Nearly fifteen years ago, the United Nations Security Council adopted Resolution 1325 to recognize the importance of women’s participation in the prevention and resolution of conflicts. Last month, the Security Council reaffirmed its commitment to UNSCR 1325 by adopting Resolution 2242, which aims to improve implementation of the women, peace, and security agenda and double the number of women involved in peacekeeping missions by 2020. This concrete commitment is a welcome step: although UNSCR 1325 offers a clear roadmap for implementation, fifteen years after its adoption, women continue to be excluded from peacemaking, peacekeeping, and governance. The numbers are stark: Women constituted only 4 percent of all signatories, 2.7 percent of chief mediators, and less than 9 percent of negotiators in official peace processes over the past two decades. And according to the World Economic Forum’s Gender Gap Report, inequality in political participation remains the widest gender gap between men and women globally.
Why does this gap matter? To be sure, including women in peace and security processes is a matter of fairness, as the outcome of these proceedings affects both women and men. But a growing body of evidence suggests that increasing women’s participation in peace and security efforts is not only the right thing to do: it is also a strategic imperative. Studies show that women are more likely to raise issues like human rights, justice, health, and employment in peace negotiations—issues that are critical to long-term stability—and to collaborate across sectarian and cultural divides.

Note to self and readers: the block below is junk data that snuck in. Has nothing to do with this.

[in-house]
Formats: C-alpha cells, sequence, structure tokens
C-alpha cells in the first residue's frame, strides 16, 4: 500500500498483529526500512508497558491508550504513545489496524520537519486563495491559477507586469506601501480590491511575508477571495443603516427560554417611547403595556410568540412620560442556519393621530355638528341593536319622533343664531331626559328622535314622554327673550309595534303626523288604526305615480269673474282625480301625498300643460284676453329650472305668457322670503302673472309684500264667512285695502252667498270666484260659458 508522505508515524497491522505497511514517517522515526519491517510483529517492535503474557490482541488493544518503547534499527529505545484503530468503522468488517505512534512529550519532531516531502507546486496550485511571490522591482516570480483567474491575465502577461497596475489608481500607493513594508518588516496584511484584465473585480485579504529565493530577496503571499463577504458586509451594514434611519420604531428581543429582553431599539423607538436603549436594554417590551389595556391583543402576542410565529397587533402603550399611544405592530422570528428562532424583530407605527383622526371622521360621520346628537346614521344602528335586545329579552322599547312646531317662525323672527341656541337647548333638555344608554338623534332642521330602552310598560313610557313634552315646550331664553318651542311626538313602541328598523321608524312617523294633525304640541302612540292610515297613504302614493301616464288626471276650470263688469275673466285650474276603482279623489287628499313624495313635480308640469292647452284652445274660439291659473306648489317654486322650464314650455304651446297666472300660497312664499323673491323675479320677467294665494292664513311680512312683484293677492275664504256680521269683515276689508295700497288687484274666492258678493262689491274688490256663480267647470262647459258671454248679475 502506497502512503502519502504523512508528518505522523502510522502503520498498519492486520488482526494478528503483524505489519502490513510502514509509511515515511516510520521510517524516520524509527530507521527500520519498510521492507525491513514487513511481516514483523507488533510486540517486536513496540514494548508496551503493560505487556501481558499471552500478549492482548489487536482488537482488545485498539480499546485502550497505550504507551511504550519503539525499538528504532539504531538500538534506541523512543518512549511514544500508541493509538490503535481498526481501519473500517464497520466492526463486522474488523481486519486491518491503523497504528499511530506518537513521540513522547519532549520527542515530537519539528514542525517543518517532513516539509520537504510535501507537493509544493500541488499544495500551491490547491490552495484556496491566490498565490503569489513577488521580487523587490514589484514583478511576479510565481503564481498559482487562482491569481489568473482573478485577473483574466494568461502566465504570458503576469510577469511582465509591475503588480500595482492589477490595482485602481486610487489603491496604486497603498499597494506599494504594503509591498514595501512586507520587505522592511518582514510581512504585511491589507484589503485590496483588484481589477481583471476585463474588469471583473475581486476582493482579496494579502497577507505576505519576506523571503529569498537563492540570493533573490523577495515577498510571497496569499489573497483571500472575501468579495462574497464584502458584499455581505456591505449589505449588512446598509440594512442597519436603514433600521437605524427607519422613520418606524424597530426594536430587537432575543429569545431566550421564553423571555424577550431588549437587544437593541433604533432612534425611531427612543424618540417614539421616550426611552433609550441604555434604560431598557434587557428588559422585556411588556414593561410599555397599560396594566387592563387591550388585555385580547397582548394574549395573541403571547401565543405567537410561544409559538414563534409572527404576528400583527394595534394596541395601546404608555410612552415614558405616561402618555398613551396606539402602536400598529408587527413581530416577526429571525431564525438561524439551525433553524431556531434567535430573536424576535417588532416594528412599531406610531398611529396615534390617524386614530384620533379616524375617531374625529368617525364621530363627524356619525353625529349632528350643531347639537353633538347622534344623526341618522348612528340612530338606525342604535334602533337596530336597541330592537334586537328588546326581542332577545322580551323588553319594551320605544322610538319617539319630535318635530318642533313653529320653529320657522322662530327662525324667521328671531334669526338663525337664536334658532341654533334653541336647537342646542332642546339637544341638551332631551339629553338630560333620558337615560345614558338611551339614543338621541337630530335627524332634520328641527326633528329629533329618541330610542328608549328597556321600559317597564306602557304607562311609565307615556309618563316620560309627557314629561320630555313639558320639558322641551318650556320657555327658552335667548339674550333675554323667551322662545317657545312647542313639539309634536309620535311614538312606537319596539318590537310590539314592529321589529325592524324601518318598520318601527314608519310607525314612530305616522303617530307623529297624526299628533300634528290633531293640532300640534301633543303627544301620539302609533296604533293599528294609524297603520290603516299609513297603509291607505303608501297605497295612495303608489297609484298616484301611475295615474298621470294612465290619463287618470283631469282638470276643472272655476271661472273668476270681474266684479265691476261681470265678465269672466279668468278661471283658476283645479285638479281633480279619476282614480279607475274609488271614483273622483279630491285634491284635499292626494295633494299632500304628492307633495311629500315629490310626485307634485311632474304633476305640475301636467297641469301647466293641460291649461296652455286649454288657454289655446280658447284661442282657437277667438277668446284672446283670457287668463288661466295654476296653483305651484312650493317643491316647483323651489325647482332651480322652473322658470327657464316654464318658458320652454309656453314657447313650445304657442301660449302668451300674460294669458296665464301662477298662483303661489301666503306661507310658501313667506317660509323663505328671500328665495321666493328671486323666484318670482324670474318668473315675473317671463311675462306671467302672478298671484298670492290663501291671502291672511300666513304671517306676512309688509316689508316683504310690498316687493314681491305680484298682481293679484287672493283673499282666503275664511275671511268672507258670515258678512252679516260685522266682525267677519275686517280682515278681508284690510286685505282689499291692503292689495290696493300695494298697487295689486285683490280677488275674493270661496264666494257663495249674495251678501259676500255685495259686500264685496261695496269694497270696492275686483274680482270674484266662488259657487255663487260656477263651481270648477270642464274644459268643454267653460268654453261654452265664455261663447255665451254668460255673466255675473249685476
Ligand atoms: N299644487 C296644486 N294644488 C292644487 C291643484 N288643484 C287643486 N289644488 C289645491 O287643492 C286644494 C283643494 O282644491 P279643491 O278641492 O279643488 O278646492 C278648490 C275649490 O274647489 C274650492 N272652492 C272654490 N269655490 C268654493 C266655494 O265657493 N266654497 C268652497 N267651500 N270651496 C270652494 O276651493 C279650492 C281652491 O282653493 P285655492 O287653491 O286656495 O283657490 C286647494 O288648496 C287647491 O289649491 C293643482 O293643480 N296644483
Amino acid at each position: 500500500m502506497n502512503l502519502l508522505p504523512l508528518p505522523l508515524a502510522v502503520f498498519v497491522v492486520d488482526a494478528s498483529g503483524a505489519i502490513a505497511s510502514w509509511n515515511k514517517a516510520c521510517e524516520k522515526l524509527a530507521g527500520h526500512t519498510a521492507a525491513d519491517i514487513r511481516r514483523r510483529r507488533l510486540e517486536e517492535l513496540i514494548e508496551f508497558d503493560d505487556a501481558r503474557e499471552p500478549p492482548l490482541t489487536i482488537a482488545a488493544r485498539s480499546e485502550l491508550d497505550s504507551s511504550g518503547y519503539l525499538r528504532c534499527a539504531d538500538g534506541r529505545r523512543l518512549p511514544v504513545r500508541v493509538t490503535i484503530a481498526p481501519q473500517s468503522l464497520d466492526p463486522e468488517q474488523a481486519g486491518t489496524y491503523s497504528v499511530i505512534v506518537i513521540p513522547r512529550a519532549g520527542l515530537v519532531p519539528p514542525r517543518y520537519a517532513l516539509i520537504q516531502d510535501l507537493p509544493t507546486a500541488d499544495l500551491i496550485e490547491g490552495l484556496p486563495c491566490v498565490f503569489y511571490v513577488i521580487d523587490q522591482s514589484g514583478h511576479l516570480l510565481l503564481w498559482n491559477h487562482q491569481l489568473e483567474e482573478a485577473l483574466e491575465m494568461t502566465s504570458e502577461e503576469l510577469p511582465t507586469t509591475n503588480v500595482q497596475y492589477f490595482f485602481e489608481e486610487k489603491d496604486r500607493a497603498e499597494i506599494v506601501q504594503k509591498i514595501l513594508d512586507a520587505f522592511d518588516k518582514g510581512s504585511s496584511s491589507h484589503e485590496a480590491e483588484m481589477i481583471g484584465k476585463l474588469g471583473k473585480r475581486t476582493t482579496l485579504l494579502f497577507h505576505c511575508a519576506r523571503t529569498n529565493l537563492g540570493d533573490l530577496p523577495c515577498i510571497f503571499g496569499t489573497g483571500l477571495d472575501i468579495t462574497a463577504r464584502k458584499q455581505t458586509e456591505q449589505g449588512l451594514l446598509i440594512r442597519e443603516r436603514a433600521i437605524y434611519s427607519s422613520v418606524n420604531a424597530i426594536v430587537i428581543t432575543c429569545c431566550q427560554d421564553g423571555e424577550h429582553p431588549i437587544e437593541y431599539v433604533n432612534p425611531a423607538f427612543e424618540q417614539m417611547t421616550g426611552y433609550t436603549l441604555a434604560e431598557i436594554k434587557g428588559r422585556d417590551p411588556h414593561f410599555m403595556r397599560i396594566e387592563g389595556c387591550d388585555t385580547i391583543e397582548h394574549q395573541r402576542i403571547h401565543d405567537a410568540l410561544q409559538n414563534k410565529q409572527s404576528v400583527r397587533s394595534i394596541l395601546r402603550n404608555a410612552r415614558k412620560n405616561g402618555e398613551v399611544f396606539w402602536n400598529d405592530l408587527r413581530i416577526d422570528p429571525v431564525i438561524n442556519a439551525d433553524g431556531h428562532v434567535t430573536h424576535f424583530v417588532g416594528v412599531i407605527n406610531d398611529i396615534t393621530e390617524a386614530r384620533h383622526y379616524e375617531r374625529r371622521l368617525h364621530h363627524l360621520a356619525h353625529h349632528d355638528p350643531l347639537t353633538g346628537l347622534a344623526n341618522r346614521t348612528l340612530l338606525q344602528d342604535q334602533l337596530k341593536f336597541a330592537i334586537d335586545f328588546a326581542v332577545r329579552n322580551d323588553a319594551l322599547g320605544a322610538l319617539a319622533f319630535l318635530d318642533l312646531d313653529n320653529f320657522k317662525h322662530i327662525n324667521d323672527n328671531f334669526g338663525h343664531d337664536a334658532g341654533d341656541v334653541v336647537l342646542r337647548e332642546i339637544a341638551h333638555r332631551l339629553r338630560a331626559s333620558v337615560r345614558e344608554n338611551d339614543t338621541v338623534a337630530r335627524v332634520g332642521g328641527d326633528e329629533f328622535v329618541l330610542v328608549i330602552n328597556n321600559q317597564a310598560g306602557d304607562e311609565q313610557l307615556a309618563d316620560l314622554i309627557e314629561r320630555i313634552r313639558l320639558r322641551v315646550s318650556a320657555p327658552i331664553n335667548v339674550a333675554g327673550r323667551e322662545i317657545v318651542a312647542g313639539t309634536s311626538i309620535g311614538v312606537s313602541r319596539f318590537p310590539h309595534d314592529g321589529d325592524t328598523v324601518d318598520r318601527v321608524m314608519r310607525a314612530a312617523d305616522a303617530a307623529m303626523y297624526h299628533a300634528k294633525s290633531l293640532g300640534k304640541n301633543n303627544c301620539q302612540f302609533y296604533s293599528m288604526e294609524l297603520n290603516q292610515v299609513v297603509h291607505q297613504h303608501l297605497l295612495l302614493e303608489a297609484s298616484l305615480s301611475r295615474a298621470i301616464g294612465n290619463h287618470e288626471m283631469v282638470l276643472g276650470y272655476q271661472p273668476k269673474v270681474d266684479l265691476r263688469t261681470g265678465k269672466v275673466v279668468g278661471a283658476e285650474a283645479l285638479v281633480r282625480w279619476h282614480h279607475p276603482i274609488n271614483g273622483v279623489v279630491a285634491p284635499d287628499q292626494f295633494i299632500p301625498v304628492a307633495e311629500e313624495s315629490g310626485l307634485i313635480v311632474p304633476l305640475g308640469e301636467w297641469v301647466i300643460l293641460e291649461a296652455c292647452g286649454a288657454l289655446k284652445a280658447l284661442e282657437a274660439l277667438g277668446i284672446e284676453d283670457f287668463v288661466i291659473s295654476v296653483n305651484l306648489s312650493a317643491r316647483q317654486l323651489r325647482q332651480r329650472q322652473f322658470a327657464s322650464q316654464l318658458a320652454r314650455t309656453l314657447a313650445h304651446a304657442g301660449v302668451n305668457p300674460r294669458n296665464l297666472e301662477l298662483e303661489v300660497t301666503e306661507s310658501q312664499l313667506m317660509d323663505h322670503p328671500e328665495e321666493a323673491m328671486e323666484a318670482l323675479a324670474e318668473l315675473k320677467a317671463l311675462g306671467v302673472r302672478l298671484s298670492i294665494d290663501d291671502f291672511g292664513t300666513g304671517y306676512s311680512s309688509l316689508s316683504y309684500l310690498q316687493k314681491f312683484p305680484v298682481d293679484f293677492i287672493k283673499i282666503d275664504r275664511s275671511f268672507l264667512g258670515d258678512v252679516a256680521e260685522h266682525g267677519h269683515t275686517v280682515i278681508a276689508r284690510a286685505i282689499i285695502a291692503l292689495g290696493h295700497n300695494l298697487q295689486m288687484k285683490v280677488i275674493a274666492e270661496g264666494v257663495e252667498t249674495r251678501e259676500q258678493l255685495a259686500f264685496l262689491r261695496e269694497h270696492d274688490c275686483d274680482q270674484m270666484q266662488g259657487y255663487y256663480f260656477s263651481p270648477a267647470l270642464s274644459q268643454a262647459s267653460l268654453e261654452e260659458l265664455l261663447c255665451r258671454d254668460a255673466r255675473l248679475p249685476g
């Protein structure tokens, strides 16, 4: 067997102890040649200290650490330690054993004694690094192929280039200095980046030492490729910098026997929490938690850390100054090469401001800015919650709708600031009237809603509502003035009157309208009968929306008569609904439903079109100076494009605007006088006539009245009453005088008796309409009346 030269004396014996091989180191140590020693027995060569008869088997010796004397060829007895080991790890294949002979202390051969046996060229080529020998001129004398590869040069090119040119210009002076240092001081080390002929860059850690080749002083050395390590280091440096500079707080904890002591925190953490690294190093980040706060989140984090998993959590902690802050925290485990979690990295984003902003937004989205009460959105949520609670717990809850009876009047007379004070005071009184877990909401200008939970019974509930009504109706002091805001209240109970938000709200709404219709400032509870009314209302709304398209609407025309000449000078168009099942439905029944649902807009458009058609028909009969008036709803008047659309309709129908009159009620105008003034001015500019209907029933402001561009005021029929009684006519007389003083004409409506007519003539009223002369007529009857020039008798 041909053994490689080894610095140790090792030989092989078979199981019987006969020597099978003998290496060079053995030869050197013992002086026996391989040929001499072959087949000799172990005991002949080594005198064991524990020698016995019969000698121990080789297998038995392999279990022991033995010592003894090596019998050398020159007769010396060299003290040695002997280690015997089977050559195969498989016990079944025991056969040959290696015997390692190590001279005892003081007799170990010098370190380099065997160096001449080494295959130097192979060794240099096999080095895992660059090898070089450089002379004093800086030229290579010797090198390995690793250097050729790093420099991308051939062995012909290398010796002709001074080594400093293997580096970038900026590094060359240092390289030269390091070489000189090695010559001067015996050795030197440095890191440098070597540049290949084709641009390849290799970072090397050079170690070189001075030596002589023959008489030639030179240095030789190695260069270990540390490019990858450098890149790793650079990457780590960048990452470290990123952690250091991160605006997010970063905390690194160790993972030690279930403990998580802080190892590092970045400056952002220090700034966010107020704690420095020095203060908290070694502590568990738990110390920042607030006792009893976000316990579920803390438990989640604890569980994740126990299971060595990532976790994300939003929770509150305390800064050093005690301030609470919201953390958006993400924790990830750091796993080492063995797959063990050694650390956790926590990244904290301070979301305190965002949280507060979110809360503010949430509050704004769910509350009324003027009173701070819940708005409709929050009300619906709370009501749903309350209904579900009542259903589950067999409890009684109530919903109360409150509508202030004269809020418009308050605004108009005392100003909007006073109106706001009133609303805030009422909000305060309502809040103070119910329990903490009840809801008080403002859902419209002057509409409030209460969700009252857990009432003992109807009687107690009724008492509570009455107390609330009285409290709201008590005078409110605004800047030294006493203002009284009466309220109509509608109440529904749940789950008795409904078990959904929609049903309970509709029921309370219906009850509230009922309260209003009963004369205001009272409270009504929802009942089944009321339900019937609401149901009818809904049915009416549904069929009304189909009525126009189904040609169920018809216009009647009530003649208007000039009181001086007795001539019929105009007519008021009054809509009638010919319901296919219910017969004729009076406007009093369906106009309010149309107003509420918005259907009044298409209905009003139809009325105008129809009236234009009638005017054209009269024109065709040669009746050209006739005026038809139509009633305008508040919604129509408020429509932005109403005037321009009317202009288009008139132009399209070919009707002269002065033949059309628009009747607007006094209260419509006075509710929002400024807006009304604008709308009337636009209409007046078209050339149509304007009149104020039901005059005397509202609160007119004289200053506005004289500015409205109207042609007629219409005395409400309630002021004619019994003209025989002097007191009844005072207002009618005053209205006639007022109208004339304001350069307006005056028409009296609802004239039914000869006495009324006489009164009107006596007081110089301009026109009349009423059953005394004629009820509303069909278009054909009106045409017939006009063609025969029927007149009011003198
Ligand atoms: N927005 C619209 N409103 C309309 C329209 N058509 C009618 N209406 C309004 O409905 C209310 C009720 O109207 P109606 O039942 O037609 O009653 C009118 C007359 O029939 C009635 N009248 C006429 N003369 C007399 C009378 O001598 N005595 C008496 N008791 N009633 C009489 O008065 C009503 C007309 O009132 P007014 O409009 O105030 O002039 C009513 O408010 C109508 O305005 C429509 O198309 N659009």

A new report by the Georgetown Institute for Women, Peace, and Security supports this theory and analyzes the difference that women’s participation has made in fostering and shaping peace negotiations in recent years. The study, Women Leading Peace, details how women overcame persistent gender barriers to influence high-level peace negotiations and help resolve conflicts in Northern Ireland, Guatemala, Kenya, and the Philippines. Drawing on over one hundred in-country interviews, the report finds that women were able to use their personal connections and leverage interpersonal and professional skills to advance stability and peace.
To celebrate the launch of the report, the Institute hosted a panel discussion on the importance of women’s involvement in peace processes. At the event, President Atifete Jahjaga of Kosovo highlighted the critical role women played in rebuilding Kosovo in the aftermath of over two decades of conflict. She also emphasized the importance of women’s participation in all aspects of society, noting that “when women are involved economically and politically, societies are more stable.”
As noted in the Georgetown study, the inclusion of women in peace negotiations neither guarantees that peace agreements will hold, as evidenced by ongoing difficulties in the Philippines, nor assures that issues of gender equality will be addressed. However, the report does conclude that women in civil society in all four countries tended to push for more than simply disarmament and cessation of hostilities, and postulates that a more expansive and inclusive definition of stability could bolster the durability of peace agreements. As ancient conflicts continue to rage around the world and new ones unfold, this report suggests that, fifteen years after the passage of UNSCR 1325, the benefits of greater inclusion of women in peace negotiations cannot—and should not—be overlooked.